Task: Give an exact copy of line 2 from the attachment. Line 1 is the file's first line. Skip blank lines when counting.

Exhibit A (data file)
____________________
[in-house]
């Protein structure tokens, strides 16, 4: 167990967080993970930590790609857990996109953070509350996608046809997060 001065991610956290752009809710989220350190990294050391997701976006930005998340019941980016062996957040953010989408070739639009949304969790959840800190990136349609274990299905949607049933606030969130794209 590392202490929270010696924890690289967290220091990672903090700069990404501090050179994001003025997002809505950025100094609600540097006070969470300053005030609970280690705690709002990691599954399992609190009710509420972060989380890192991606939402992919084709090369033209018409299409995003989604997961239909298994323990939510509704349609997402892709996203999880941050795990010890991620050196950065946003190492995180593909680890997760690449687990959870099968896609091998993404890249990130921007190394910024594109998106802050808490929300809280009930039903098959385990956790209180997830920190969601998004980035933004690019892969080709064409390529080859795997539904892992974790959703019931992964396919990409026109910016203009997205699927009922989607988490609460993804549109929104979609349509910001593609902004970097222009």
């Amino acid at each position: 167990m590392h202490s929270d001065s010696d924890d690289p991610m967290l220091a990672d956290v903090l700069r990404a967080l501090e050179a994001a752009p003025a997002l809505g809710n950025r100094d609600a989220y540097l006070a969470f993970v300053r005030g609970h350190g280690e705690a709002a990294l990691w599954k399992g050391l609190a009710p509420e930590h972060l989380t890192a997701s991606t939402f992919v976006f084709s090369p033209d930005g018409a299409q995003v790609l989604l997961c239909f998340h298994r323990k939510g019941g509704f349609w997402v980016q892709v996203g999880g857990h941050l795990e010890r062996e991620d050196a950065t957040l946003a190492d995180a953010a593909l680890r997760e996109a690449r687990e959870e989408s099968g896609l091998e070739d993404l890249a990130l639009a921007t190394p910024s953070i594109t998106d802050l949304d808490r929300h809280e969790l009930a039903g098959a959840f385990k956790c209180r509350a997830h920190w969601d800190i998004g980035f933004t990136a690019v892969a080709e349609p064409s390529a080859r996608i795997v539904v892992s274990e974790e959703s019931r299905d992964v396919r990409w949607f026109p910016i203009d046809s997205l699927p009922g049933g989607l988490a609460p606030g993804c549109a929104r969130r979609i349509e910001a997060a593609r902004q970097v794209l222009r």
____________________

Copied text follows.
């Protein structure tokens, strides 16, 4: 167990967080993970930590790609857990996109953070509350996608046809997060 001065991610956290752009809710989220350190990294050391997701976006930005998340019941980016062996957040953010989408070739639009949304969790959840800190990136349609274990299905949607049933606030969130794209 590392202490929270010696924890690289967290220091990672903090700069990404501090050179994001003025997002809505950025100094609600540097006070969470300053005030609970280690705690709002990691599954399992609190009710509420972060989380890192991606939402992919084709090369033209018409299409995003989604997961239909298994323990939510509704349609997402892709996203999880941050795990010890991620050196950065946003190492995180593909680890997760690449687990959870099968896609091998993404890249990130921007190394910024594109998106802050808490929300809280009930039903098959385990956790209180997830920190969601998004980035933004690019892969080709064409390529080859795997539904892992974790959703019931992964396919990409026109910016203009997205699927009922989607988490609460993804549109929104979609349509910001593609902004970097222009």